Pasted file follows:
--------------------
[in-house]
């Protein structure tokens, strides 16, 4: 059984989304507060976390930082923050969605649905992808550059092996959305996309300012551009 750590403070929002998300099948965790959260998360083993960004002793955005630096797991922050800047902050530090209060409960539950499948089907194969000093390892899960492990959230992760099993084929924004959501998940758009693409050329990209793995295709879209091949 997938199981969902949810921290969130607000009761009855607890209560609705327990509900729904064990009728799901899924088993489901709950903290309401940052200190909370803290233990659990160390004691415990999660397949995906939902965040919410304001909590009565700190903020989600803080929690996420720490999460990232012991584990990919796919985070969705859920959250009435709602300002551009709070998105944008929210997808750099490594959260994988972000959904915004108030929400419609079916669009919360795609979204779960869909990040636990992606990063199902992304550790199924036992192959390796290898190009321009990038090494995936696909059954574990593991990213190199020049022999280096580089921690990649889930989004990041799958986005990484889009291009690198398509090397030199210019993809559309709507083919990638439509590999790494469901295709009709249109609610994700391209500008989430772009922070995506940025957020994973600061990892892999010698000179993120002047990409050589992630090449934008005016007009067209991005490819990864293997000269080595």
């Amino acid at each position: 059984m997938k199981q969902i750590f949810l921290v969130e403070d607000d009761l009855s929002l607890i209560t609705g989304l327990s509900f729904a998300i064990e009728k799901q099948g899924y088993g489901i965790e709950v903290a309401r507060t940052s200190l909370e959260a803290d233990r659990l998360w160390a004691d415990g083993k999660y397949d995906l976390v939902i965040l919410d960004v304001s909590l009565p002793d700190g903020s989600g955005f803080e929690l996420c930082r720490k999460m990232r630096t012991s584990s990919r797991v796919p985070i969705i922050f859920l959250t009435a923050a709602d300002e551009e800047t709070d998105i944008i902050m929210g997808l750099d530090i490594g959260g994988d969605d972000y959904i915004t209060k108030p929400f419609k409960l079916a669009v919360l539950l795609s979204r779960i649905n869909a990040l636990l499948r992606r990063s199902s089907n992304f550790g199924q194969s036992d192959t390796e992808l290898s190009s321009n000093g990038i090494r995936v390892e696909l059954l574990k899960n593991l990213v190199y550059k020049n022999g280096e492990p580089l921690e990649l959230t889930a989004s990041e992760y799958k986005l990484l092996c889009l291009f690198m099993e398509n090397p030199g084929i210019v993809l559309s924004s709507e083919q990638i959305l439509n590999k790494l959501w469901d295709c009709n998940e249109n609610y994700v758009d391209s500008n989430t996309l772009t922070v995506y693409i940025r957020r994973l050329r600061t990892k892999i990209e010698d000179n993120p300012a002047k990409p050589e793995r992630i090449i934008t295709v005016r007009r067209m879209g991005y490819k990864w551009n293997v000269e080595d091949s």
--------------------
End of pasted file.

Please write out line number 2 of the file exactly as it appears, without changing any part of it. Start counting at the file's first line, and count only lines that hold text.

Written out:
């Protein structure tokens, strides 16, 4: 059984989304507060976390930082923050969605649905992808550059092996959305996309300012551009 750590403070929002998300099948965790959260998360083993960004002793955005630096797991922050800047902050530090209060409960539950499948089907194969000093390892899960492990959230992760099993084929924004959501998940758009693409050329990209793995295709879209091949 997938199981969902949810921290969130607000009761009855607890209560609705327990509900729904064990009728799901899924088993489901709950903290309401940052200190909370803290233990659990160390004691415990999660397949995906939902965040919410304001909590009565700190903020989600803080929690996420720490999460990232012991584990990919796919985070969705859920959250009435709602300002551009709070998105944008929210997808750099490594959260994988972000959904915004108030929400419609079916669009919360795609979204779960869909990040636990992606990063199902992304550790199924036992192959390796290898190009321009990038090494995936696909059954574990593991990213190199020049022999280096580089921690990649889930989004990041799958986005990484889009291009690198398509090397030199210019993809559309709507083919990638439509590999790494469901295709009709249109609610994700391209500008989430772009922070995506940025957020994973600061990892892999010698000179993120002047990409050589992630090449934008005016007009067209991005490819990864293997000269080595």